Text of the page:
'Who of us care to be seen assisting an old woman?'
: The institutional care of Ireland's elderly women, 1845 - 1908

  • Sarah McHugh

Student thesis: Doctoral ThesisDoctor of Philosophy


This thesis explores the institutional care of Irish women, aged fifty years or more, from 1845 to the introduction of the Old Age Pension in 1908. Moving beyond the experiences of the adolescent and young women, which have been explored by historians in recent years, this study introduces the aged grandmother, elderly widow and old spinster to the historical record. This exploration serves to deepen not only our understanding of the life course in the nineteenth and early twentieth centuries, but also what it truly meant to be a woman in the past. Archival sources were used to compile thirty distinct databases, containing 12,925 entries. These represent 7,112 elderly women who resided in Irish workhouses, charitable homes, lunatic asylums, prisons and infirmaries as some point between 1845 and 1908.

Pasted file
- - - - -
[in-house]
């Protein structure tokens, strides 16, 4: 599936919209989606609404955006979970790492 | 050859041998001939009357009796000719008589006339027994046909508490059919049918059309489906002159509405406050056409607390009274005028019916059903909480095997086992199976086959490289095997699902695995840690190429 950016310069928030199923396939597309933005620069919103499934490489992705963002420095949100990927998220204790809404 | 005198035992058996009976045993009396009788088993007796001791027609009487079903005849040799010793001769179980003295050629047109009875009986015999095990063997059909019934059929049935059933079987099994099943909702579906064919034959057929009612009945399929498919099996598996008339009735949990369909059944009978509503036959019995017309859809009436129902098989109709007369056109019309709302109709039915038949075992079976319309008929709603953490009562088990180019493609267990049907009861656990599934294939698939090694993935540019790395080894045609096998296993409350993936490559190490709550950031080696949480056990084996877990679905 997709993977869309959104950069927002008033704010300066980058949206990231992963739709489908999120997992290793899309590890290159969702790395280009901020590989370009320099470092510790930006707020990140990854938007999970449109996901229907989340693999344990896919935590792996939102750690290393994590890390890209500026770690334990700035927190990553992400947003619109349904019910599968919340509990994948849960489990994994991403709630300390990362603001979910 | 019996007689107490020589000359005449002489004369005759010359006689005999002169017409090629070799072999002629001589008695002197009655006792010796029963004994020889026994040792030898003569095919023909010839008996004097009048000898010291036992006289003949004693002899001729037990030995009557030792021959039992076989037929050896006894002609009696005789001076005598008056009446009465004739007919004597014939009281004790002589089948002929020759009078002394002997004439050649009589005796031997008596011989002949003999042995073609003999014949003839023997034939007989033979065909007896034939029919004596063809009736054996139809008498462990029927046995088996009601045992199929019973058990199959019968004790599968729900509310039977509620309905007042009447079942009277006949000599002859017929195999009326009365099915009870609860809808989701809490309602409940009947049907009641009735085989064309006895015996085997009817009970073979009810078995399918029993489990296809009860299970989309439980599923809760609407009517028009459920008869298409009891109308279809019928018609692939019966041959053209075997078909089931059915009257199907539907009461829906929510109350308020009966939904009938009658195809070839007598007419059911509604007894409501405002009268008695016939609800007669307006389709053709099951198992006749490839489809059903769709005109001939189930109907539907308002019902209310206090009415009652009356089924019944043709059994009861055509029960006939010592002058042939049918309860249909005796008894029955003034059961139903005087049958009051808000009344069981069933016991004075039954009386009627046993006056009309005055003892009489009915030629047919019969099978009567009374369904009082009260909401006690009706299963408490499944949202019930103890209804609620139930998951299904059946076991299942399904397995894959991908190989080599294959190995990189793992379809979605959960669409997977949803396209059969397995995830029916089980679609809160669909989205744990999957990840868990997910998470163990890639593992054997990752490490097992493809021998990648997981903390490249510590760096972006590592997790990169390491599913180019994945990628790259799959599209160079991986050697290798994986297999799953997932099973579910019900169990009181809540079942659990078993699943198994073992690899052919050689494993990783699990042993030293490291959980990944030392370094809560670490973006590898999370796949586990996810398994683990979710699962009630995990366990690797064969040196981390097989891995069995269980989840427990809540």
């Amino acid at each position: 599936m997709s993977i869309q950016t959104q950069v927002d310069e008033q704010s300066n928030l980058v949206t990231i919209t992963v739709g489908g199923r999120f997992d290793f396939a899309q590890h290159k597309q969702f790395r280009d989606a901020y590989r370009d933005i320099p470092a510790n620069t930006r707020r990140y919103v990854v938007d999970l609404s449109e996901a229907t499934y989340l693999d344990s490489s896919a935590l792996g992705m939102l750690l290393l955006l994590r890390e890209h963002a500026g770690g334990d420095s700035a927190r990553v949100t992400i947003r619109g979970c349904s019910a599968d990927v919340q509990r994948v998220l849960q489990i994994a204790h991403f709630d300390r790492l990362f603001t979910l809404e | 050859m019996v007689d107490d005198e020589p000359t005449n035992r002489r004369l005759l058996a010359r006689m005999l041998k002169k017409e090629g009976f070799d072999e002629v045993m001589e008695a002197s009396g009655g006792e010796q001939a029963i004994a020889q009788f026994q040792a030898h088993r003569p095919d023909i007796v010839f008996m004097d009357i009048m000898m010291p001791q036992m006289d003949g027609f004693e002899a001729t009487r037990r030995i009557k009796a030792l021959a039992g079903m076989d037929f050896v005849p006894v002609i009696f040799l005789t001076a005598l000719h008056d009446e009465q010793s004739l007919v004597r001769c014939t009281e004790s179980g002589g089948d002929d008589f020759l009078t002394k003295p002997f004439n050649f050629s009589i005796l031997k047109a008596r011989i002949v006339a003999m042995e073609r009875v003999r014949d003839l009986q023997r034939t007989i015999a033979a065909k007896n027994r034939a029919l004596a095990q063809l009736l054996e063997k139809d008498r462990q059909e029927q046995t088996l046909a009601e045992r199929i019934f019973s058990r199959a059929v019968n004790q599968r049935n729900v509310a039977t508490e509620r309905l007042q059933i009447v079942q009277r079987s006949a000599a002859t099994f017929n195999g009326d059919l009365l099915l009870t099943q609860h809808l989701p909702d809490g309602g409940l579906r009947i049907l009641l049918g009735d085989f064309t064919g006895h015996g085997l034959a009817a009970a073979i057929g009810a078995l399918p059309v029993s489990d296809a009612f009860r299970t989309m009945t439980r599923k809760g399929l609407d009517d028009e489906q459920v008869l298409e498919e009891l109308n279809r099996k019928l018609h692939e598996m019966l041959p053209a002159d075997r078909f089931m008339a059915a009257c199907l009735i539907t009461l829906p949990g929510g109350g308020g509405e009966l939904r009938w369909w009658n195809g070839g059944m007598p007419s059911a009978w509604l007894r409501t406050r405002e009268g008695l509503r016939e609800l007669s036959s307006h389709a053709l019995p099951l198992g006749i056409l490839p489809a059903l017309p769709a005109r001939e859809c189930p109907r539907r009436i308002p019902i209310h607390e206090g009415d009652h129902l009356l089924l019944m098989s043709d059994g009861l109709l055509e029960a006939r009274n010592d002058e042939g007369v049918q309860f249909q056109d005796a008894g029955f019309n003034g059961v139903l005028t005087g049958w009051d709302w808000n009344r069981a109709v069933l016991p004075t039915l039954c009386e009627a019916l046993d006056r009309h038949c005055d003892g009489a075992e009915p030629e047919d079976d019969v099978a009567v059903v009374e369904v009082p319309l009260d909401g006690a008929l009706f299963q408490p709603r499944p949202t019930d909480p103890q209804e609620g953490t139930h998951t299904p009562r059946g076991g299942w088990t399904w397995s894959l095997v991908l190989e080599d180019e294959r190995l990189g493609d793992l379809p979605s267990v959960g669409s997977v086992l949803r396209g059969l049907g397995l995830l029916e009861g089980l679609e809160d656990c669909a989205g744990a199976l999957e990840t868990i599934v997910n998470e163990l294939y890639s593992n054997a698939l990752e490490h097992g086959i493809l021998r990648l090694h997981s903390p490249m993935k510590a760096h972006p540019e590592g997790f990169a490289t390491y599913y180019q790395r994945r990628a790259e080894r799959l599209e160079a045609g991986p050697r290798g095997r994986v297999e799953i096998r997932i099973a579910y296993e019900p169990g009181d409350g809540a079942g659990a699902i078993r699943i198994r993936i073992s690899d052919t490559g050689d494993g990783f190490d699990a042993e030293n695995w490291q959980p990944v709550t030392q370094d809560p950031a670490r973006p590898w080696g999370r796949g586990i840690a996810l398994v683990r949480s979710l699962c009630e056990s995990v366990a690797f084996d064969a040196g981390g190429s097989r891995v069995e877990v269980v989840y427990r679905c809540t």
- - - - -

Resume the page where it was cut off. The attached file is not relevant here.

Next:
This ambitious study focuses primarily on gender differences, comparing and contrasting the institutional experiences of older women and men. However, it also addresses issues of class, religion and family. The impact of late life poverty is explored, alongside experiences of those from middle-class families, assessing the standard of care for older women of diverse social status. It considers the role of religion in gaining access to institutions established by religious orders, highlighting the treatment of women who adhered to different faiths. Lastly, by exploring the movement of women through these institutions, this thesis provides an insight into the changing demographic of Ireland, showing how family structure was altered by the Great Famine of 1845-53. In doing so, it reveals the extent to which family members adopted the responsibility of caring for their older relatives. In addressing these key themes, this thesis serves to further our understanding of family dynamics and relationships, societal attitudes and responses towards old age and the importance of poor relief and welfare for aged women in nineteenth- and early twentieth-century Ireland.

Thesis embargoed until 31 July 2025.
Date of AwardJul 2021
Original languageEnglish
Awarding Institution
  • Queen's University Belfast
SponsorsNorthern Bridge Doctoral Training Partnership
SupervisorElaine Farrell (Supervisor) & Diane Urquhart (Supervisor)


  • Old age
  • elderly
  • old women
  • aged women
  • widow
  • institutional care
  • workhouse
  • poor laws
  • workhouse infirmary
  • lunatic asylum
  • prison
  • charity
  • philanthropy
  • old age pension

Cite this